The rise and fall of ancient Rome has been on American minds from the beginning of our republic. Today we focus less on the Roman Republic than on the empire that took its place. Depending on who's doing the talking, the history of Rome serves as either a triumphal call to action or a dire warming of imminent collapse.
The esteemed editor and author Cullen Murphy ventures past the pundits' rhetoric to draw nuanced lessons about how America might avoid Rome's demise. Working on a canvas that extends far beyond the issue of an overstretched military, Murphy reveals a wide array of similarities between the two empires: the blinkered, insular culture of our capitals; the debilitating effect of venality in public life; the paradoxical issue of borders; and the weakening of the body politic though various forms of privatization. He persuasively argues that we most resemble Rome in the burgeoning corruption of our government and in our arrogant ignorance of the world outside -- two things that are in our power to change.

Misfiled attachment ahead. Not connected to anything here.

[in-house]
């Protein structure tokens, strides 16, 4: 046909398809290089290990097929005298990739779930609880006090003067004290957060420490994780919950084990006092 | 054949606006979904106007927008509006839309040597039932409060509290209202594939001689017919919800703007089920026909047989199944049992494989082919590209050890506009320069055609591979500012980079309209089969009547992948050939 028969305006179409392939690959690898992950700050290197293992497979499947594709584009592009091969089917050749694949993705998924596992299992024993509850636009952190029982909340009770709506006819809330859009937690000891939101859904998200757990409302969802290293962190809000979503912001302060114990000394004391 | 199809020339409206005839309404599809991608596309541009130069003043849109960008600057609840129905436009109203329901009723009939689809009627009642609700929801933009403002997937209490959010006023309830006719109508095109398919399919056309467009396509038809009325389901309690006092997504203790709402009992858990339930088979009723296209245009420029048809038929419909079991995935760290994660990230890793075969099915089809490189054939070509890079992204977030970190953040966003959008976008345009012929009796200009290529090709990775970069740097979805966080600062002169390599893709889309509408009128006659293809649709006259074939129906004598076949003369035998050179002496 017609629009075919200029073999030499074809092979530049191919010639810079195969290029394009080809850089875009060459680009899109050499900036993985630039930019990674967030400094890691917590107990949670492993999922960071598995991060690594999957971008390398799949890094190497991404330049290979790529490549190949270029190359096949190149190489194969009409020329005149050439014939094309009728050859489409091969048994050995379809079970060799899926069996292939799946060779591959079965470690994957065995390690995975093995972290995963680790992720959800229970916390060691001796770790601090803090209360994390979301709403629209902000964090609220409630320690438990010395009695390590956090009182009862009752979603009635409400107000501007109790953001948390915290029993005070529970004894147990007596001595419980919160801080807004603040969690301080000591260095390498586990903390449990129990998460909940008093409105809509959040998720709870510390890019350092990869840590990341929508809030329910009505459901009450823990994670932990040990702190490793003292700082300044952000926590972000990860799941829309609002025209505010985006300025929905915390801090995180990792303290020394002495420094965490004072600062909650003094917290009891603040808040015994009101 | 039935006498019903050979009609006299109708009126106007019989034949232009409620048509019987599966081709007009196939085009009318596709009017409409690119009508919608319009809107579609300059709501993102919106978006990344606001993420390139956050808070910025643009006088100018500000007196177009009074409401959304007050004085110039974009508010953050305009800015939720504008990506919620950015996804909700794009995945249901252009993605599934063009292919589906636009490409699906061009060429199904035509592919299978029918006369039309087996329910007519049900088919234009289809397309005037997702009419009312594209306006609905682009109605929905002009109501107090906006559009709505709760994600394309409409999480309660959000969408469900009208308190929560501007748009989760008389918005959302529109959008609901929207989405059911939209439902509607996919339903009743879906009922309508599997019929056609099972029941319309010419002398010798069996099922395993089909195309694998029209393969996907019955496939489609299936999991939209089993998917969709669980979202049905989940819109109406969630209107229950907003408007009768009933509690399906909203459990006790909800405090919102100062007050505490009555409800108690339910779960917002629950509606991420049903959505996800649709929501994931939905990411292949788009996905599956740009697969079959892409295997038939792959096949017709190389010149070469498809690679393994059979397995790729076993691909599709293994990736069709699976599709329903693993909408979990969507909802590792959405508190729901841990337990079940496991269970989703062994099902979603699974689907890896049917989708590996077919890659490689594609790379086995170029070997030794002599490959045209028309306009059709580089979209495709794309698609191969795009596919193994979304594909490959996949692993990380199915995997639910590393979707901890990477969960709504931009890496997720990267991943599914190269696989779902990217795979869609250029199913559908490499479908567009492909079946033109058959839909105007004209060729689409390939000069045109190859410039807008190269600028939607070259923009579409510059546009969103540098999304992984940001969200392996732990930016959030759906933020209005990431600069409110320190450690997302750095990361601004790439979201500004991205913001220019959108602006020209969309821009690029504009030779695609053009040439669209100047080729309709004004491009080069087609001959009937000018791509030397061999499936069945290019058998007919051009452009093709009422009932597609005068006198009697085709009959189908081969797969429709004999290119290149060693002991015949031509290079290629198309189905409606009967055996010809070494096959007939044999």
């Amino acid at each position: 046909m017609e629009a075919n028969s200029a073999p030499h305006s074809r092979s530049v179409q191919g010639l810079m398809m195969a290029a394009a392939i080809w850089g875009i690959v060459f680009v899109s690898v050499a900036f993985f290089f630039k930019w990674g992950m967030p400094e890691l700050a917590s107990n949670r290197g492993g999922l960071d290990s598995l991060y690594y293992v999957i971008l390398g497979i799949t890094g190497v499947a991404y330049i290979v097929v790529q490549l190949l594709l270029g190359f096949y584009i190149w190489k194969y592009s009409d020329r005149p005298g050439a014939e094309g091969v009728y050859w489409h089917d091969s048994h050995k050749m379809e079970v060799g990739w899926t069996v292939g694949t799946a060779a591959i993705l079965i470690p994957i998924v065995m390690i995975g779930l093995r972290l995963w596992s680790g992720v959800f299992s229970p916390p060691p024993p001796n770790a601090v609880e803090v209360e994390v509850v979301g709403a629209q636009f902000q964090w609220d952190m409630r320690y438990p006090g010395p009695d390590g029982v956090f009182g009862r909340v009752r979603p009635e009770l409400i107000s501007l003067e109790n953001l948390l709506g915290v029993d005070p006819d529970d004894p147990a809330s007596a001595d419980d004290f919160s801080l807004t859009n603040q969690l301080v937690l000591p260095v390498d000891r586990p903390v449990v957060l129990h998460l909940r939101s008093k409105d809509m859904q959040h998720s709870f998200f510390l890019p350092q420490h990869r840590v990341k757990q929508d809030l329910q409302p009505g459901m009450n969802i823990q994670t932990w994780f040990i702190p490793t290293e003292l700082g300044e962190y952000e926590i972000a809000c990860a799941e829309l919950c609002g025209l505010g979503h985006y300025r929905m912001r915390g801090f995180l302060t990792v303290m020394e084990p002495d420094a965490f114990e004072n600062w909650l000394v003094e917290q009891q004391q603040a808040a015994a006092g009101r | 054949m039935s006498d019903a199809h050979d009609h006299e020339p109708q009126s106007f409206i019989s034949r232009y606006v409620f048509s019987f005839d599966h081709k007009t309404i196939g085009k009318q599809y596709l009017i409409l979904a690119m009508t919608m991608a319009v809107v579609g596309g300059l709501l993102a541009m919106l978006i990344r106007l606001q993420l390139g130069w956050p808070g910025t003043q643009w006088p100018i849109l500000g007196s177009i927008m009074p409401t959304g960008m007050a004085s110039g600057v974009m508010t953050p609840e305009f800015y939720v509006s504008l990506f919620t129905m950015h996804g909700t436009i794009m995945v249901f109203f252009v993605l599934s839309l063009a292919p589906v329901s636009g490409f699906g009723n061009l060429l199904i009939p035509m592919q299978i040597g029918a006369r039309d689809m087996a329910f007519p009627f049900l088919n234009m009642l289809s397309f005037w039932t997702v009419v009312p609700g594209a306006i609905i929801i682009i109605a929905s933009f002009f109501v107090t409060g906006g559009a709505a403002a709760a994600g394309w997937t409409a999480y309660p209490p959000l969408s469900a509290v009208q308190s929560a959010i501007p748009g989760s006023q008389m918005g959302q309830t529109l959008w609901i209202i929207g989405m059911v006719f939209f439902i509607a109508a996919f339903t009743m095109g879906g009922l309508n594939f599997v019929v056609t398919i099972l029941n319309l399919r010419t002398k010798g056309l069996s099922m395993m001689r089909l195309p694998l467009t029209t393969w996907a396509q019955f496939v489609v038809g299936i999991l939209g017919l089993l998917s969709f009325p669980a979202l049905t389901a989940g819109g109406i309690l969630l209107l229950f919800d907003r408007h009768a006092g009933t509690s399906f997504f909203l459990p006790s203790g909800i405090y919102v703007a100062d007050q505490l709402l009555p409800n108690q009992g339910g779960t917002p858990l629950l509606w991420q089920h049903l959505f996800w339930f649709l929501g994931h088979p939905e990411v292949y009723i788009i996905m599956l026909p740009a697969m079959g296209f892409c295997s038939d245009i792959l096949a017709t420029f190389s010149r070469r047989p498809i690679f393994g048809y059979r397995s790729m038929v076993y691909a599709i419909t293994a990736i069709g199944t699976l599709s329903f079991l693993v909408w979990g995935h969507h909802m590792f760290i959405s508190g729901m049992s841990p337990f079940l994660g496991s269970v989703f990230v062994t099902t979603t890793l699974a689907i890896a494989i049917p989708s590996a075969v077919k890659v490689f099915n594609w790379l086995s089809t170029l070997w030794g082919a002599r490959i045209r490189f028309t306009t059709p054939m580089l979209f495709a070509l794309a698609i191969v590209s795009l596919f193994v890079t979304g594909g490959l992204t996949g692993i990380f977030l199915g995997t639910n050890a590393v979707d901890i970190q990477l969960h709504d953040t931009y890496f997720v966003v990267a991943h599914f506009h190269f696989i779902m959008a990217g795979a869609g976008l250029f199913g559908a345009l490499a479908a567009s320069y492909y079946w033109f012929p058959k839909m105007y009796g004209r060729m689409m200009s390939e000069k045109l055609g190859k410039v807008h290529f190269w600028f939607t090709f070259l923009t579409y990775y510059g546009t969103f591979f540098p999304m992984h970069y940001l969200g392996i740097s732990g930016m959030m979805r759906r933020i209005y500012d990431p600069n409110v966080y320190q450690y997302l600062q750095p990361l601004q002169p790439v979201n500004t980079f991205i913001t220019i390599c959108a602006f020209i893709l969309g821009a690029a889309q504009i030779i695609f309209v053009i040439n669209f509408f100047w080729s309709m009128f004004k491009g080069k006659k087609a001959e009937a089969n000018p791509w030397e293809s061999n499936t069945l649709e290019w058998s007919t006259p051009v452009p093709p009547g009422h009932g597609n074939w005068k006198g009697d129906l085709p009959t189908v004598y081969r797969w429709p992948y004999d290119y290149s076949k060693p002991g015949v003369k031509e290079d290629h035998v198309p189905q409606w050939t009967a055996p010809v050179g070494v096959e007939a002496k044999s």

In lively, richly detailed historical stories based on the latest scholarship, the ancient world leaps to life and casts our own contemporary world in a provocative new light.
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